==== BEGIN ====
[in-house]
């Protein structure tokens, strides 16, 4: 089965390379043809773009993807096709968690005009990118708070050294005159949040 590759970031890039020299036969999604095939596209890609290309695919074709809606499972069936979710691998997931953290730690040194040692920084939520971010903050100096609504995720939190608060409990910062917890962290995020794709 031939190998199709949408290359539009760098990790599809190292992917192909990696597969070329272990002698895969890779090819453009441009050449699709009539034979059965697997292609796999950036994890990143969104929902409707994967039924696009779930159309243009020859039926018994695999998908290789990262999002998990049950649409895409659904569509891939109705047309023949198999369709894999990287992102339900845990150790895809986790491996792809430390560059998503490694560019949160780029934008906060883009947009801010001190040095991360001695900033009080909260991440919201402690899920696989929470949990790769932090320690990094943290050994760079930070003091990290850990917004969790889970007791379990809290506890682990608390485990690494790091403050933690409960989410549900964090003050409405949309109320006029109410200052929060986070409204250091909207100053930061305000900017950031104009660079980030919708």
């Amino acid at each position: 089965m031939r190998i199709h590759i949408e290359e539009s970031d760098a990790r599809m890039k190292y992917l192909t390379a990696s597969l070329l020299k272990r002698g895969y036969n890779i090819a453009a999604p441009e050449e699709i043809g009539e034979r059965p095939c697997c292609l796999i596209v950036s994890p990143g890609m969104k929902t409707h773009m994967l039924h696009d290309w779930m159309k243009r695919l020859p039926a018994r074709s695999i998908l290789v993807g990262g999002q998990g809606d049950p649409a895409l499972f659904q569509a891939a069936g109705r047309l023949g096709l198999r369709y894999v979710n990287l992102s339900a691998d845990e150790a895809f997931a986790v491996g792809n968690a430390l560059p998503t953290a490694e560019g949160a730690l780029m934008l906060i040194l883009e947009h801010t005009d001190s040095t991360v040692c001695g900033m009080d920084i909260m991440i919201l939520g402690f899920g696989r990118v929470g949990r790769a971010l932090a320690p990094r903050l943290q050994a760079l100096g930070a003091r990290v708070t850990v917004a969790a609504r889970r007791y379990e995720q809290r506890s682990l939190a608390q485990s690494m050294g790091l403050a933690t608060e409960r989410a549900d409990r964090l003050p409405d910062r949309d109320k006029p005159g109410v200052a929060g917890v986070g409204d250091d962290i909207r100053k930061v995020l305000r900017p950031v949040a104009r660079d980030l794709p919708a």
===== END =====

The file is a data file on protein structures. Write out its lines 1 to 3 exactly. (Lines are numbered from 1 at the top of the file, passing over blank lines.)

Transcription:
[in-house]
């Protein structure tokens, strides 16, 4: 089965390379043809773009993807096709968690005009990118708070050294005159949040 590759970031890039020299036969999604095939596209890609290309695919074709809606499972069936979710691998997931953290730690040194040692920084939520971010903050100096609504995720939190608060409990910062917890962290995020794709 031939190998199709949408290359539009760098990790599809190292992917192909990696597969070329272990002698895969890779090819453009441009050449699709009539034979059965697997292609796999950036994890990143969104929902409707994967039924696009779930159309243009020859039926018994695999998908290789990262999002998990049950649409895409659904569509891939109705047309023949198999369709894999990287992102339900845990150790895809986790491996792809430390560059998503490694560019949160780029934008906060883009947009801010001190040095991360001695900033009080909260991440919201402690899920696989929470949990790769932090320690990094943290050994760079930070003091990290850990917004969790889970007791379990809290506890682990608390485990690494790091403050933690409960989410549900964090003050409405949309109320006029109410200052929060986070409204250091909207100053930061305000900017950031104009660079980030919708």
């Amino acid at each position: 089965m031939r190998i199709h590759i949408e290359e539009s970031d760098a990790r599809m890039k190292y992917l192909t390379a990696s597969l070329l020299k272990r002698g895969y036969n890779i090819a453009a999604p441009e050449e699709i043809g009539e034979r059965p095939c697997c292609l796999i596209v950036s994890p990143g890609m969104k929902t409707h773009m994967l039924h696009d290309w779930m159309k243009r695919l020859p039926a018994r074709s695999i998908l290789v993807g990262g999002q998990g809606d049950p649409a895409l499972f659904q569509a891939a069936g109705r047309l023949g096709l198999r369709y894999v979710n990287l992102s339900a691998d845990e150790a895809f997931a986790v491996g792809n968690a430390l560059p998503t953290a490694e560019g949160a730690l780029m934008l906060i040194l883009e947009h801010t005009d001190s040095t991360v040692c001695g900033m009080d920084i909260m991440i919201l939520g402690f899920g696989r990118v929470g949990r790769a971010l932090a320690p990094r903050l943290q050994a760079l100096g930070a003091r990290v708070t850990v917004a969790a609504r889970r007791y379990e995720q809290r506890s682990l939190a608390q485990s690494m050294g790091l403050a933690t608060e409960r989410a549900d409990r964090l003050p409405d910062r949309d109320k006029p005159g109410v200052a929060g917890v986070g409204d250091d962290i909207r100053k930061v995020l305000r900017p950031v949040a104009r660079d980030l794709p919708a």